There is a difference between people who sing and those who take that voice to another, otherworldly place, who create a euphoria within themselves. It's transfiguration. I know about that. And having met Elvis, I know he was a transformer.
The first Elvis song I heard was "Hound Dog." I wasn't equipped with any of the knowledge I have now, about the Big Mama Thornton version or where all that swing was coming from. I just heard this voice, and it was absolutely, totally in its own place. The voice was confident, insinuating and taking no prisoners. He had those great whoops and diving moments, those sustains that swoop down to the note like a bird of prey. I took all that in. You can hear that all over Led Zeppelin.
When I met Elvis with Zeppelin, after one of his concerts in the early Seventies, I sized him up. He wasn't quite as tall as me. But he had a singer's build. He had a good chest — that resonator. And he was driven. "Anyway You Want Me" is one of the most moving vocal performances I've ever heard. There is no touching "Jailhouse Rock" and the stuff recorded at the King Creole sessions. I can study the Sun sessions as a middle-aged guy looking back at a bloke's career and go, "Wow, what a great way to start." But I liked the modernity of the RCA stuff. "I Need Your Love Tonight" and "A Big Hunk o' Love" were so powerful — those sessions sounded like the greatest place to be on the planet.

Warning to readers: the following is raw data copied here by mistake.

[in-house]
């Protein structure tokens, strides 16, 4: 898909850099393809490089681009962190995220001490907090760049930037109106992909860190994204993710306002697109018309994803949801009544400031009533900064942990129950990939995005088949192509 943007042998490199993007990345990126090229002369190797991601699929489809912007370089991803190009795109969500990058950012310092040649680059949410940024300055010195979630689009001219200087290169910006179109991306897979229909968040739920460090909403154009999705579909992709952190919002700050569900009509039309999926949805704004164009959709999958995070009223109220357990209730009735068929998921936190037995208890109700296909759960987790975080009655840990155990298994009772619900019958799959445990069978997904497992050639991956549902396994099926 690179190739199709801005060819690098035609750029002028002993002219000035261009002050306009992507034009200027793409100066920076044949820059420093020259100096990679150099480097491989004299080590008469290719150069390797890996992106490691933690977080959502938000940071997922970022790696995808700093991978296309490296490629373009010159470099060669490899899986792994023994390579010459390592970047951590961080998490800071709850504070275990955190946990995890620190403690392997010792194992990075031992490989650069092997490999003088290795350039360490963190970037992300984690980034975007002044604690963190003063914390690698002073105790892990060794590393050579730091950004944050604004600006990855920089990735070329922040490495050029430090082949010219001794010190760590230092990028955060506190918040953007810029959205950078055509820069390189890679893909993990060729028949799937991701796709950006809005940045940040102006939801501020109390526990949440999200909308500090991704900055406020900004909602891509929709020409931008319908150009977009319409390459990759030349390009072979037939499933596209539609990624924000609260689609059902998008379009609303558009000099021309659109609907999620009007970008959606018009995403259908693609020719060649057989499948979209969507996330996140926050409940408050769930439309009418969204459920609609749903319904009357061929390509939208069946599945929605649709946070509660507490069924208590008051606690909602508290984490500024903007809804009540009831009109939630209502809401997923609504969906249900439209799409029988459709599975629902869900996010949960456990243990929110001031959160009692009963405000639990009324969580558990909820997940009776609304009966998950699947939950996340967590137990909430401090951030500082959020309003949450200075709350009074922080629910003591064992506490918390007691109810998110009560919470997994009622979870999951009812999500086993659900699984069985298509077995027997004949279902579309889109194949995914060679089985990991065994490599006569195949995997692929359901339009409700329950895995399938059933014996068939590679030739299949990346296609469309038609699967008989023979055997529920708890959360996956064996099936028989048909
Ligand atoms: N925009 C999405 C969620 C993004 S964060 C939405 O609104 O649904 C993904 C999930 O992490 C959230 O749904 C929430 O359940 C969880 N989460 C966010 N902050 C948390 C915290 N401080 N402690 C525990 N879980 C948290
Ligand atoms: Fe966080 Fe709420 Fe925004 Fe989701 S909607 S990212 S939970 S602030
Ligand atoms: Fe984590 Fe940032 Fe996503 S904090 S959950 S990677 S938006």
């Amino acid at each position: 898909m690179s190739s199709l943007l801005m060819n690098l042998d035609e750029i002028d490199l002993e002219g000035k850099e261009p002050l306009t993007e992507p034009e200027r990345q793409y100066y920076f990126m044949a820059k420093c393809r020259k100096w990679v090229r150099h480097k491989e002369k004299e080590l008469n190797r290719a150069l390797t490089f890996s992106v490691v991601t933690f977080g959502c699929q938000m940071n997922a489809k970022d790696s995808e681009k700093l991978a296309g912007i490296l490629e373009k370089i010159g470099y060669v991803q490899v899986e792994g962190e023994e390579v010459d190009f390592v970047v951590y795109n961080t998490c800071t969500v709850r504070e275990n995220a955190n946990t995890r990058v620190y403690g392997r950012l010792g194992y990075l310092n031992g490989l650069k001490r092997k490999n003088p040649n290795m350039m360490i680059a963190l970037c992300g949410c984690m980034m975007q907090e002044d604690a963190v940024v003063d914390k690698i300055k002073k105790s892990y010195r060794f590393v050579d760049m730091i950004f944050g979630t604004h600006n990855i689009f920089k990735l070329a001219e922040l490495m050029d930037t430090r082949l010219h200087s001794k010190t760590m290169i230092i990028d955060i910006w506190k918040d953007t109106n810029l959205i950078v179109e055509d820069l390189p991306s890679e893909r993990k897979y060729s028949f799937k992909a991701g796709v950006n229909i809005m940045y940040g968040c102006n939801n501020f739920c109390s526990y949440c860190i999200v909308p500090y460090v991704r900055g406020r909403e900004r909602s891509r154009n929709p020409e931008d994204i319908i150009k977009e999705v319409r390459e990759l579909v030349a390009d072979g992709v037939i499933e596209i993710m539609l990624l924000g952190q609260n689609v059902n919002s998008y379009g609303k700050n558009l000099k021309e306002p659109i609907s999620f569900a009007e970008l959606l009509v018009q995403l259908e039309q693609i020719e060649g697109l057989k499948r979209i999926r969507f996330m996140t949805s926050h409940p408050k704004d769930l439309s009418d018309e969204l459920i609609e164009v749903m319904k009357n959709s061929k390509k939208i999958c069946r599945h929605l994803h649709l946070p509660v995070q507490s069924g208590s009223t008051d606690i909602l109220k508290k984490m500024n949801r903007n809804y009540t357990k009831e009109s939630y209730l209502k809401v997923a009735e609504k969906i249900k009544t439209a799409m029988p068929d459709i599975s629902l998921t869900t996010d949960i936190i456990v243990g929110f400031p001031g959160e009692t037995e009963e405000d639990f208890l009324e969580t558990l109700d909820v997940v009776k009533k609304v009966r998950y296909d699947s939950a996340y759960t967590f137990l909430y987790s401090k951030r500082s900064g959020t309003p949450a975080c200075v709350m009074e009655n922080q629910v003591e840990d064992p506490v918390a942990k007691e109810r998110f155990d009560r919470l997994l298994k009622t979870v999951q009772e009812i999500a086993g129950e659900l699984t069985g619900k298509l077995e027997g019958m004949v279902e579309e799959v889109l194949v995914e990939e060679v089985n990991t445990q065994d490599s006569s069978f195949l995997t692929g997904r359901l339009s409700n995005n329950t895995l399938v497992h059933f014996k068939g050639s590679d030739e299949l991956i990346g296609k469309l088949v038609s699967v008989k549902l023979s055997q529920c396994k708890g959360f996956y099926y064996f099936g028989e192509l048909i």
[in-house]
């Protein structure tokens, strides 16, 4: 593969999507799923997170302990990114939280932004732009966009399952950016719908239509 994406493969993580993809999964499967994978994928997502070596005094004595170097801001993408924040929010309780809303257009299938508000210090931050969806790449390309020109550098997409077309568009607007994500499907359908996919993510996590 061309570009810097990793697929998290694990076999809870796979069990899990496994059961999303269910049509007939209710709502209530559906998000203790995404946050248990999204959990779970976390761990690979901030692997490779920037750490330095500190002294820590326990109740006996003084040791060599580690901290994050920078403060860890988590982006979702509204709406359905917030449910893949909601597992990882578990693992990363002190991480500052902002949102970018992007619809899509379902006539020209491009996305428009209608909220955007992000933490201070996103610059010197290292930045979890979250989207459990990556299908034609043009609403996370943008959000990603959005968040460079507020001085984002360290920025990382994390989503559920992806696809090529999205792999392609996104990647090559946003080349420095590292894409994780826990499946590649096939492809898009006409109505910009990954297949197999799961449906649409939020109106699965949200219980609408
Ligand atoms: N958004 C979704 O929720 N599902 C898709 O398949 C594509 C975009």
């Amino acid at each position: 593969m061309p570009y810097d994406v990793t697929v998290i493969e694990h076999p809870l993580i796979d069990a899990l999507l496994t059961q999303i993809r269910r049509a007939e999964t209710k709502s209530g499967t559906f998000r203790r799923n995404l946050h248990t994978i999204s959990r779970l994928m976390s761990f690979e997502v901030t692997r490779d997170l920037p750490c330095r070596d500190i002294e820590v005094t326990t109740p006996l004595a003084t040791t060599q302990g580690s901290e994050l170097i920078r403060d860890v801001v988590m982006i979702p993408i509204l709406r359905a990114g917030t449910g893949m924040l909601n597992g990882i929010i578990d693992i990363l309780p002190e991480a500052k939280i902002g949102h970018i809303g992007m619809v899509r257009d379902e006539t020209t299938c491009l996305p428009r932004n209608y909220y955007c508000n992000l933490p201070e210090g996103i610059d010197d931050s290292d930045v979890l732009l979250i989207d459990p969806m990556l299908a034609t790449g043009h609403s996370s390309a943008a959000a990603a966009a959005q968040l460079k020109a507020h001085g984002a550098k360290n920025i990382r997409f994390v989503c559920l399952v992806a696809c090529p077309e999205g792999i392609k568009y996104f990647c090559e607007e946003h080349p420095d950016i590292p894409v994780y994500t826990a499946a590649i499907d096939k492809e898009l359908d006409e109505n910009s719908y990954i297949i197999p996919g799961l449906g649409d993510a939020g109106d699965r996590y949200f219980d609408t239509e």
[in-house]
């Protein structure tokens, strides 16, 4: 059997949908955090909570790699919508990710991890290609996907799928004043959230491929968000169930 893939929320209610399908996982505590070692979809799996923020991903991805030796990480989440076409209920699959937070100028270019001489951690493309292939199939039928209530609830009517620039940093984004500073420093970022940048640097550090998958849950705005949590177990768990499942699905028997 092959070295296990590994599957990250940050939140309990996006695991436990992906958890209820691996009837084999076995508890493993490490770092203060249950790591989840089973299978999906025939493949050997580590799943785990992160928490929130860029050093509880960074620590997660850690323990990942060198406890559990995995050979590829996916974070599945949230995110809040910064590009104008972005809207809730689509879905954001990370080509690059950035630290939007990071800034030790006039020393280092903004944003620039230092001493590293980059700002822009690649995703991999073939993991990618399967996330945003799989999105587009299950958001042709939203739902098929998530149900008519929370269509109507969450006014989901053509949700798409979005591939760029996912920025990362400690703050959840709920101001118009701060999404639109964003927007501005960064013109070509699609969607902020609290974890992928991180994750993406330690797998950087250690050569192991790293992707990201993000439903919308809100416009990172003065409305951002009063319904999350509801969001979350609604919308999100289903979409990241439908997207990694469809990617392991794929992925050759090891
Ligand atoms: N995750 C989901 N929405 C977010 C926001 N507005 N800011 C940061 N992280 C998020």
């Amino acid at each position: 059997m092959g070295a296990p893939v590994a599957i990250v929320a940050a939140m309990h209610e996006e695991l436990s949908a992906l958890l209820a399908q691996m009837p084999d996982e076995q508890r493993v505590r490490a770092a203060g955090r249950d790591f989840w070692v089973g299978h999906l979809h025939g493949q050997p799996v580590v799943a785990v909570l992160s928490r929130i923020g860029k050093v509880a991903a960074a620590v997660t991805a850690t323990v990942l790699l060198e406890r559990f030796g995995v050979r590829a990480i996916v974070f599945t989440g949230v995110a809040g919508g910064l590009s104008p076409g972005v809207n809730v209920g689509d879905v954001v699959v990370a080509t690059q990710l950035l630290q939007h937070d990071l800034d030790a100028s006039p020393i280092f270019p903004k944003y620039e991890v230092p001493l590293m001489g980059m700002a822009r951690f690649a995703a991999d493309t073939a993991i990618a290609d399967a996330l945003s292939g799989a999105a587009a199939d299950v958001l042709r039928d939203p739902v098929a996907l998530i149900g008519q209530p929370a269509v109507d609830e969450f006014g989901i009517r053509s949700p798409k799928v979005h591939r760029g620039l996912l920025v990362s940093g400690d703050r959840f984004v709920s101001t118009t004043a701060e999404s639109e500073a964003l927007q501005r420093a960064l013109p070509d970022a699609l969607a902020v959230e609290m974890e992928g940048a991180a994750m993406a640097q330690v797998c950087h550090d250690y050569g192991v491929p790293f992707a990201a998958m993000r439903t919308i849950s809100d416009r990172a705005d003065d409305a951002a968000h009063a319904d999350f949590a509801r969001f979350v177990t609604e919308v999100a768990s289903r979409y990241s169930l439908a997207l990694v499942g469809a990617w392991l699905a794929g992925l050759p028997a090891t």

At that meeting, Jimmy Page joked with Elvis that we never soundchecked — but if we did, all I wanted to do was sing Elvis songs. Elvis thought that was funny and asked me, "Which songs do you sing?" I told him I liked the ones with all the moods, like that great country song "Love Me" — "Treat me like a fool/Treat me mean and cruel/But love me." So when we were leaving, after a most illuminating and funny 90 minutes with the guy, I was walking down the corridor. He swung 'round the door frame, looking quite pleased with himself, and started singing that song: "Treat me like a fool. . . ." I turned around and did Elvis right back at him. We stood there, singing to each other.
By then, because of the forces around him, it was difficult for him to stretch out with more contemporary songwriters. When he died, he was 42. I'm 18 years older than that now. But he didn't have many fresh liaisons to draw on — his old pals weren't going to bring him the new gospel. I know he wanted to express more. But what he did was he made it possible for me, as a singer, to become otherworldly.